of location, changes in general supervision, and adverse legal actions must be reported to the MAC
on the Medicare enrollment application within 30 calendar days of the change. All other changes to the
enrollment application must be reported within 90 calendar days.
Maintain a physical facility on an appropriate site. For the purposes of this standard, a post office box,
commercial mail box, hotel, or motel, is not considered an appropriate site. The physical location must have
an address, including the suite identifier, which is recognized by the United States Postal Service (USPS).
• The physical facility, including mobile units, must contain space for equipment appropriate to the
services designated on the enrollment application, facilities for hand washing, adequate patient
privacy accommodations, and the storage of both business records and current medical records
within the office setting of the IDTF, or IDTF home office, not within the actual mobile unit.
• IDTF suppliers that provide services remotely and do not see beneficiaries at their practice location
are exempt from providing hand washing and adequate patient privacy accommodations.
Have all applicable diagnostic testing equipment available at the physical site excluding portable
diagnostic testing equipment. A catalog of portable diagnostic equipment, including diagnostic testing
equipment serial numbers, must be maintained at the physical site. In addition, portable diagnostic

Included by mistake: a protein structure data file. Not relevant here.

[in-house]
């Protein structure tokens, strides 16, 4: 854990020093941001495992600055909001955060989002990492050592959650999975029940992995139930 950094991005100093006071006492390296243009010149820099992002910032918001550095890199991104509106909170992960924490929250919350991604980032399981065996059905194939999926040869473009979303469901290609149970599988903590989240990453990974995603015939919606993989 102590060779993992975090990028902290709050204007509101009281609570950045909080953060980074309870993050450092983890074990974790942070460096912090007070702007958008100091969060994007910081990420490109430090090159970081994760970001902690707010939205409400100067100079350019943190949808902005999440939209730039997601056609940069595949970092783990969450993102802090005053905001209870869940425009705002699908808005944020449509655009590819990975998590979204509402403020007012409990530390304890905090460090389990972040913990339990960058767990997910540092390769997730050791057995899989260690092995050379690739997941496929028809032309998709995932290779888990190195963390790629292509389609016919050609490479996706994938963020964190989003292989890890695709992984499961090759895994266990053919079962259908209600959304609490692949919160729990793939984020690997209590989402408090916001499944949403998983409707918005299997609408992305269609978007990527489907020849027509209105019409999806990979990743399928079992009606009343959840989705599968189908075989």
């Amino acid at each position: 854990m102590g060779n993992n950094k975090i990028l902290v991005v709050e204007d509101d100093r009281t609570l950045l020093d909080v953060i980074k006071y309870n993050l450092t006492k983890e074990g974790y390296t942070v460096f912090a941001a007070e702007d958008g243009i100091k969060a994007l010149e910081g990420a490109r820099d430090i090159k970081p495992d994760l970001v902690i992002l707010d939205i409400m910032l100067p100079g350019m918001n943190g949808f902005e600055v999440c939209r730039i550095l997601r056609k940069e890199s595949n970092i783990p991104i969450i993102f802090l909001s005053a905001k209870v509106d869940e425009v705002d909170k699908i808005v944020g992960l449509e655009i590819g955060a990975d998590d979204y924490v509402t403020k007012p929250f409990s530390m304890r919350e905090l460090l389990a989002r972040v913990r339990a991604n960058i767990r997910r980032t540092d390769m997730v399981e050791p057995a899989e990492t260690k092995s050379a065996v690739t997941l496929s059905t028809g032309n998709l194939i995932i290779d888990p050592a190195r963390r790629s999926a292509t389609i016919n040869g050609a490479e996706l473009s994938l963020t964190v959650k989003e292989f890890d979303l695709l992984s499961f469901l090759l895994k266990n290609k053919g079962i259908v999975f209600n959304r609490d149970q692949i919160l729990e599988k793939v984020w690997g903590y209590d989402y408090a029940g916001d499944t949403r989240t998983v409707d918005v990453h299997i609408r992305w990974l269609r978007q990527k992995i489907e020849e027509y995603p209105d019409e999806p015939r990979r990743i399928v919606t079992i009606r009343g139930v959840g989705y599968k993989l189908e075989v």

testing equipment must be available for inspection within two business days of the Centers for Medicare
& Medicaid Services (CMS) inspection request. The IDTF must maintain a current inventory of the
diagnostic testing equipment, including serial and registration numbers, provide this information to the
designated MAC upon request, and notify the MAC of any changes in equipment within 90 days.
Maintain a primary business phone under the name of the designated business. The primary business
phone must be located at the designated site of the business, or within the home office of the mobile
IDTF units. The telephone number or toll free numbers must be available in a local directory and through
directory assistance. IDTFs may not use “call forwarding” or an answering service as their primary method
of receiving calls from beneficiaries during posted operating hours.
Have a comprehensive liability insurance policy of at least $300,000 per location that covers both the place
of business and all customers and employees of the IDTF. The policy must be carried by a non-relative
owned company. Failure to maintain required insurance at all times will result in revocation of the IDTF’s
billing privileges retroactive to the date the insurance lapsed. IDTF suppliers are responsible for providing
the contact information for the issuing insurance agent and the underwriter. In addition, the IDTF must:
• Ensure that the insurance policy remain in force at all times and provide coverage of at least